Investigation of the acoustic performance of after treatment devices

Tamer Elnady, Sara Elsaadany, D. W. Herrin

Research output: Contribution to journalConference articlepeer-review

1 Scopus citations


Diesel engines produce harmful exhaust emissions and high exhaust noise levels. One way of mitigating both exhaust emissions and noise is via the use of after treatment devices such as Catalytic Converters (CC), Selective Catalytic Reducers (SCR), Diesel Oxidation Catalysts (DOC), and Diesel Particulate Filters (DPF). The objective of this investigation is to characterize and simulate the acoustic performance of different types of filters so that maximum benefit can be achieved. A number of after treatment device configurations for trucks were selected and measured. A measurement campaign was conducted to characterize the two-port transfer matrix of these devices. The simulation was performed using the two-port theory where the two-port models are limited to the plane wave range in the filter cavity. These models are implemented in SIDLAB Software for the simulation of low frequency sound propagation in ducts, and SIDLAB was used to predict the transfer matrix of the tested configurations. This paper presents guidelines for dividing these complicated systems into a number of simple 1D elements. Specifically, strategies for modeling the side inlet and outlet end caps are documented. The model takes about 15 minutes to set-up and 15 seconds to solve which demonstrates the power of using two-port techniques in modeling exhaust systems. The comparisons show good agreement between the measured and simulated transmission loss in the plane wave region.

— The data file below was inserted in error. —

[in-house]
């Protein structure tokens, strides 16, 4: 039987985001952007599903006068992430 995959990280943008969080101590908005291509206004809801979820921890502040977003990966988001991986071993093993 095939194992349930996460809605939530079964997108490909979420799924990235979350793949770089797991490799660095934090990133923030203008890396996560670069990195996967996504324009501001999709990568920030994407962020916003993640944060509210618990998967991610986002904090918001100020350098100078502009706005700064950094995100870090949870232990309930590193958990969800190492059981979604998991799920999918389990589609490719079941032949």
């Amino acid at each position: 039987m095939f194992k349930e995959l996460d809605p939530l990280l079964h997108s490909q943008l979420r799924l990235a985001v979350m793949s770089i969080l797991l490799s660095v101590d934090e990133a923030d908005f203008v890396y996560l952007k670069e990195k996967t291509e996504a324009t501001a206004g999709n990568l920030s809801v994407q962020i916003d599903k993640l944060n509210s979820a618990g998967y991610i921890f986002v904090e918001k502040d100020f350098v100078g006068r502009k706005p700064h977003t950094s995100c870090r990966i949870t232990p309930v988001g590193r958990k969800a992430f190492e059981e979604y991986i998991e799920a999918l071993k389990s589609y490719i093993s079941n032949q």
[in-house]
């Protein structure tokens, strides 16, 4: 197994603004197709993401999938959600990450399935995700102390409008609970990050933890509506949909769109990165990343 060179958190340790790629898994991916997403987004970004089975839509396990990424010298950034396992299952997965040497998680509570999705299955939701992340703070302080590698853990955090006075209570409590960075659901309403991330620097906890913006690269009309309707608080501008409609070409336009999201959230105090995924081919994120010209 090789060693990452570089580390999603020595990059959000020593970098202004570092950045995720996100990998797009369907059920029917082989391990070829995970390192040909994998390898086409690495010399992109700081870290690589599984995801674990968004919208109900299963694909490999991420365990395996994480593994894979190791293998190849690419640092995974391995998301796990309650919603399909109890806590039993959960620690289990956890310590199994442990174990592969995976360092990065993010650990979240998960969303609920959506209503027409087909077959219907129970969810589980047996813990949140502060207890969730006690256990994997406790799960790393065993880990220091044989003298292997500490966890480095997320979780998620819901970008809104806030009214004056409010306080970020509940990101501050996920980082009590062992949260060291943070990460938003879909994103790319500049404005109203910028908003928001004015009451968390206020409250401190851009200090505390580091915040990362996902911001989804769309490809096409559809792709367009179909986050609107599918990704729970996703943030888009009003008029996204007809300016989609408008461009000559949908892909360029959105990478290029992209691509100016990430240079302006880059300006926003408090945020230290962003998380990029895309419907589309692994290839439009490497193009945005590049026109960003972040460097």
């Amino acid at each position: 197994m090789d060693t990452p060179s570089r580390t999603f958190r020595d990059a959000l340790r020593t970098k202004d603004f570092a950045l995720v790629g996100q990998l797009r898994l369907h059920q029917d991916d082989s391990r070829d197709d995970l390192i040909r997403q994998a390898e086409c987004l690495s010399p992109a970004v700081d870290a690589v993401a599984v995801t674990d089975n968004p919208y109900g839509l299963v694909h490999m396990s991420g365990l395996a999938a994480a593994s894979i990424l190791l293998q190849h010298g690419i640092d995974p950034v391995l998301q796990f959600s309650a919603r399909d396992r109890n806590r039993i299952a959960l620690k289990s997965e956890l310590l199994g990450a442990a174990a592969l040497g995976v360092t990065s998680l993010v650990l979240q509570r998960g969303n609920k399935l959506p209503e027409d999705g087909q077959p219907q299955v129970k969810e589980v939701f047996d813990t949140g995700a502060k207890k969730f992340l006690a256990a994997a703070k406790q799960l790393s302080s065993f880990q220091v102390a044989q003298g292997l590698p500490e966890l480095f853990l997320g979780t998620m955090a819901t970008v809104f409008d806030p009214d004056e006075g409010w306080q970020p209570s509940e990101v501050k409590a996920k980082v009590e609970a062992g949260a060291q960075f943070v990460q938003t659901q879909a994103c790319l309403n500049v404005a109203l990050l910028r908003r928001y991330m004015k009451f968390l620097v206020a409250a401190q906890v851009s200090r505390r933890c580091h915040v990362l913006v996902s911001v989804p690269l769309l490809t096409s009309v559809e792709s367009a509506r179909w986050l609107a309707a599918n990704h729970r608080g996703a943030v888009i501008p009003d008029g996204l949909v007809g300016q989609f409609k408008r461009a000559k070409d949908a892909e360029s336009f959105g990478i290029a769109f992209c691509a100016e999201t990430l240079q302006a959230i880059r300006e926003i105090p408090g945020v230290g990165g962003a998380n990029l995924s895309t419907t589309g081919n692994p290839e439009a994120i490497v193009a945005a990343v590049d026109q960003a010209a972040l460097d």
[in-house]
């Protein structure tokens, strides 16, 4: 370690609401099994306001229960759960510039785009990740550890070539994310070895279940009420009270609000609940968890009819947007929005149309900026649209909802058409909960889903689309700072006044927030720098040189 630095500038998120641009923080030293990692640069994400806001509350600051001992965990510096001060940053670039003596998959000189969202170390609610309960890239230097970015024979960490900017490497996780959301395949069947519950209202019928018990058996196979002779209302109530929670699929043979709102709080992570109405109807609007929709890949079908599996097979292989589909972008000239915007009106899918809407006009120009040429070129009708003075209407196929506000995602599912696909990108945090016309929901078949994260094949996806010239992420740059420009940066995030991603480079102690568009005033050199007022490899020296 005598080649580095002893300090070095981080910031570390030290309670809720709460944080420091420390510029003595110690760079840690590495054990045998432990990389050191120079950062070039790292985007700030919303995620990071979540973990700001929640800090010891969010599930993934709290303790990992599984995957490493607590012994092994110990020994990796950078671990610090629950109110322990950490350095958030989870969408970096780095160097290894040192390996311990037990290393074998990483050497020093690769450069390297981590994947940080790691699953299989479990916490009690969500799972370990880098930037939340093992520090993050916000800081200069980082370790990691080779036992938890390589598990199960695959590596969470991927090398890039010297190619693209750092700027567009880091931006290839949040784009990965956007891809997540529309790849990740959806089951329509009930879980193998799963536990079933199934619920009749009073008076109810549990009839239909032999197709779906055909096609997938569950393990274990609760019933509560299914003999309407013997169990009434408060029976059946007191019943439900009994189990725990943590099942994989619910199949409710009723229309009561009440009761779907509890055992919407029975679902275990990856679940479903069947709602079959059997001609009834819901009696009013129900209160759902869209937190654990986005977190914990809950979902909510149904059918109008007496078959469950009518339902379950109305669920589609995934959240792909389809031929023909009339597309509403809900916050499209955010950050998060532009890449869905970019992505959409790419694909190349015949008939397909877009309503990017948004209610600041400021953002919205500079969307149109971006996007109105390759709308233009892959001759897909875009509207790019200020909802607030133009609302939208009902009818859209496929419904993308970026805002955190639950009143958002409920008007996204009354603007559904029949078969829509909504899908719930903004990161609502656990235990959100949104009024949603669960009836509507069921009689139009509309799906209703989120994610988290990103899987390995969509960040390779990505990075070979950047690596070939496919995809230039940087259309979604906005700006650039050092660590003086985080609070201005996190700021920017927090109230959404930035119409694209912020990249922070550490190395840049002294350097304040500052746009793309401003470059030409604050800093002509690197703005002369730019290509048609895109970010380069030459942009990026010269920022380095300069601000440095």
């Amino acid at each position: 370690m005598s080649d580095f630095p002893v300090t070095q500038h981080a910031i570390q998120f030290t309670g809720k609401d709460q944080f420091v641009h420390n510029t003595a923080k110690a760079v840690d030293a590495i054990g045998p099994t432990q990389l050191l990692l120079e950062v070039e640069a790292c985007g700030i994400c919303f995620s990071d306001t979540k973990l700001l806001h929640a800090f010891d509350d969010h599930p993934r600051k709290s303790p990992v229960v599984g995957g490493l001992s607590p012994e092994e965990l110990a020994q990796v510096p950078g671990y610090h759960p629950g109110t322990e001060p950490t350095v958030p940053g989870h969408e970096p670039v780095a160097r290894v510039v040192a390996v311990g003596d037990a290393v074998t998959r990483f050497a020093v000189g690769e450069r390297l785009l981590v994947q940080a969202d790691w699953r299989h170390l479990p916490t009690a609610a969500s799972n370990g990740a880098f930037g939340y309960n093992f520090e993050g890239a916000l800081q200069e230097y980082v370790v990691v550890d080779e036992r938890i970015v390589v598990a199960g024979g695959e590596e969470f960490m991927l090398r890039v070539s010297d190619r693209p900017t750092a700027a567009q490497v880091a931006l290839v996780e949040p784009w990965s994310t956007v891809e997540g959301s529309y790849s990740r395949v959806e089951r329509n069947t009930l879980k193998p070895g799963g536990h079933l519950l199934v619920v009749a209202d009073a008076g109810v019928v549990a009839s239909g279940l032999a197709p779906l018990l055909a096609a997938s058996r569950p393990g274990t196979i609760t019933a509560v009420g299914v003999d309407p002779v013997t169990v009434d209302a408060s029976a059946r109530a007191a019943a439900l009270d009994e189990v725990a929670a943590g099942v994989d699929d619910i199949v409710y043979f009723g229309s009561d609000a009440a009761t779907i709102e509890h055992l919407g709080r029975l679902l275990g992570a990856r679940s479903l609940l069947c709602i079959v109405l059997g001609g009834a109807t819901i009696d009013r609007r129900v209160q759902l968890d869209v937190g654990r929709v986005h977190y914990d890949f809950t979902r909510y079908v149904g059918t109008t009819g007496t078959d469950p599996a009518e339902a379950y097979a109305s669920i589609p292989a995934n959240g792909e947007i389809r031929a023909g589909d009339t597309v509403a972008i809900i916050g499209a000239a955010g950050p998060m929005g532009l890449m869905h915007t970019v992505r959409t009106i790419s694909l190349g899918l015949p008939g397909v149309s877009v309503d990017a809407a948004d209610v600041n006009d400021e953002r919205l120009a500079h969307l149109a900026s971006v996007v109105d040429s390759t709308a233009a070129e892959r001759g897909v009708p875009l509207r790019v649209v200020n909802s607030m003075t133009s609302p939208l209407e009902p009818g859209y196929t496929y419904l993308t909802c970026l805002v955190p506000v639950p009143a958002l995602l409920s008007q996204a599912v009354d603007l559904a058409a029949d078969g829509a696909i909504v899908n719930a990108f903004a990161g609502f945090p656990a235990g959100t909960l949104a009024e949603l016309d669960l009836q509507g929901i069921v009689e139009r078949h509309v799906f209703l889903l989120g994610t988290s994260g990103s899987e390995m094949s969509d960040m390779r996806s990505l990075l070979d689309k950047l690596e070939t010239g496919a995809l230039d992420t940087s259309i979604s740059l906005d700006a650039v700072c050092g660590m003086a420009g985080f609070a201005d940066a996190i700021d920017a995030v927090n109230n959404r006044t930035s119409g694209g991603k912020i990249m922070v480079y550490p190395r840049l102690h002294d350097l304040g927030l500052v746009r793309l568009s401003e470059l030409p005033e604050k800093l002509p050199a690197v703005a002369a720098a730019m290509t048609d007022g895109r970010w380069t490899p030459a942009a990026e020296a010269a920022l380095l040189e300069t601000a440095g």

Original languageEnglish
JournalSAE Technical Papers
StatePublished - 2011
EventSAE 2011 Noise and Vibration Conference and Exhibition, NVC 2011 - Rapids, MI, United States
Duration: May 16 2011May 19 2011

Bibliographical note

Funding Information:
Acknowledgements This study is funded by SFB-TR36, Berlin Institute of Health and the German Cancer Consortium (DKTK). The authors thank Margarete Gries, Nicole Hellmig, Kiara Freitag, Petra Matylewski, Randi Koll, Fabienne Pritsch, and Francisca Egelhofer for excellent technical assistance. NCG is supported by a grant of the Berlin Institute of Health (BIH) CRG-TP7. JR is a participant of the BIH-Charité Clinical Scientist Program funded by the Charité-Universitätsmedizin Berlin and the Berlin Institute of Health (BIH).

ASJC Scopus subject areas

  • Automotive Engineering
  • Safety, Risk, Reliability and Quality
  • Pollution
  • Industrial and Manufacturing Engineering


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